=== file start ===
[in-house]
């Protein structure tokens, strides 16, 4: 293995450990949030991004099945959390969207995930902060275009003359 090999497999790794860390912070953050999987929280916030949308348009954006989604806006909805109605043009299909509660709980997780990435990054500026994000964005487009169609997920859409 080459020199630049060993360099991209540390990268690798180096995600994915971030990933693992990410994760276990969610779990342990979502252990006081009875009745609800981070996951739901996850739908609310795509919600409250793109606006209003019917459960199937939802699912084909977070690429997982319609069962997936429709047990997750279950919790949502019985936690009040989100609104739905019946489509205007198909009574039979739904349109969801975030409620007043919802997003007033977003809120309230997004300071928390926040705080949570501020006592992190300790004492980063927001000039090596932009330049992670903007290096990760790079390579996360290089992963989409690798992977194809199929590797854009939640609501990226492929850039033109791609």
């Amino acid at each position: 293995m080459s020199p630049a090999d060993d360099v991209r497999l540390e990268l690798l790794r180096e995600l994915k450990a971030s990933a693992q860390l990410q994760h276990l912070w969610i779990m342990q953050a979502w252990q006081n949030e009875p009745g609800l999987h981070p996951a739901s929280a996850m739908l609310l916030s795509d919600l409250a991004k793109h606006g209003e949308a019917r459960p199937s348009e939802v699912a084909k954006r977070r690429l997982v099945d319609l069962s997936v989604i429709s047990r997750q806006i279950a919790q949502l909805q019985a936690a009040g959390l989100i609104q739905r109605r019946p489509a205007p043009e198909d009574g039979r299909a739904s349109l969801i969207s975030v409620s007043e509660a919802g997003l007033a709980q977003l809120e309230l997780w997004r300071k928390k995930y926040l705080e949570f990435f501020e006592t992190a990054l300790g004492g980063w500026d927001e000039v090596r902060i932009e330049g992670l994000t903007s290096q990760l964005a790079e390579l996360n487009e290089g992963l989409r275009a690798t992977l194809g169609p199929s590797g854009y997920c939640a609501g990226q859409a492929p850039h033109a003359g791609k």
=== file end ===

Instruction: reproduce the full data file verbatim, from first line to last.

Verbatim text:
[in-house]
């Protein structure tokens, strides 16, 4: 293995450990949030991004099945959390969207995930902060275009003359 090999497999790794860390912070953050999987929280916030949308348009954006989604806006909805109605043009299909509660709980997780990435990054500026994000964005487009169609997920859409 080459020199630049060993360099991209540390990268690798180096995600994915971030990933693992990410994760276990969610779990342990979502252990006081009875009745609800981070996951739901996850739908609310795509919600409250793109606006209003019917459960199937939802699912084909977070690429997982319609069962997936429709047990997750279950919790949502019985936690009040989100609104739905019946489509205007198909009574039979739904349109969801975030409620007043919802997003007033977003809120309230997004300071928390926040705080949570501020006592992190300790004492980063927001000039090596932009330049992670903007290096990760790079390579996360290089992963989409690798992977194809199929590797854009939640609501990226492929850039033109791609």
């Amino acid at each position: 293995m080459s020199p630049a090999d060993d360099v991209r497999l540390e990268l690798l790794r180096e995600l994915k450990a971030s990933a693992q860390l990410q994760h276990l912070w969610i779990m342990q953050a979502w252990q006081n949030e009875p009745g609800l999987h981070p996951a739901s929280a996850m739908l609310l916030s795509d919600l409250a991004k793109h606006g209003e949308a019917r459960p199937s348009e939802v699912a084909k954006r977070r690429l997982v099945d319609l069962s997936v989604i429709s047990r997750q806006i279950a919790q949502l909805q019985a936690a009040g959390l989100i609104q739905r109605r019946p489509a205007p043009e198909d009574g039979r299909a739904s349109l969801i969207s975030v409620s007043e509660a919802g997003l007033a709980q977003l809120e309230l997780w997004r300071k928390k995930y926040l705080e949570f990435f501020e006592t992190a990054l300790g004492g980063w500026d927001e000039v090596r902060i932009e330049g992670l994000t903007s290096q990760l964005a790079e390579l996360n487009e290089g992963l989409r275009a690798t992977l194809g169609p199929s590797g854009y997920c939640a609501g990226q859409a492929p850039h033109a003359g791609k």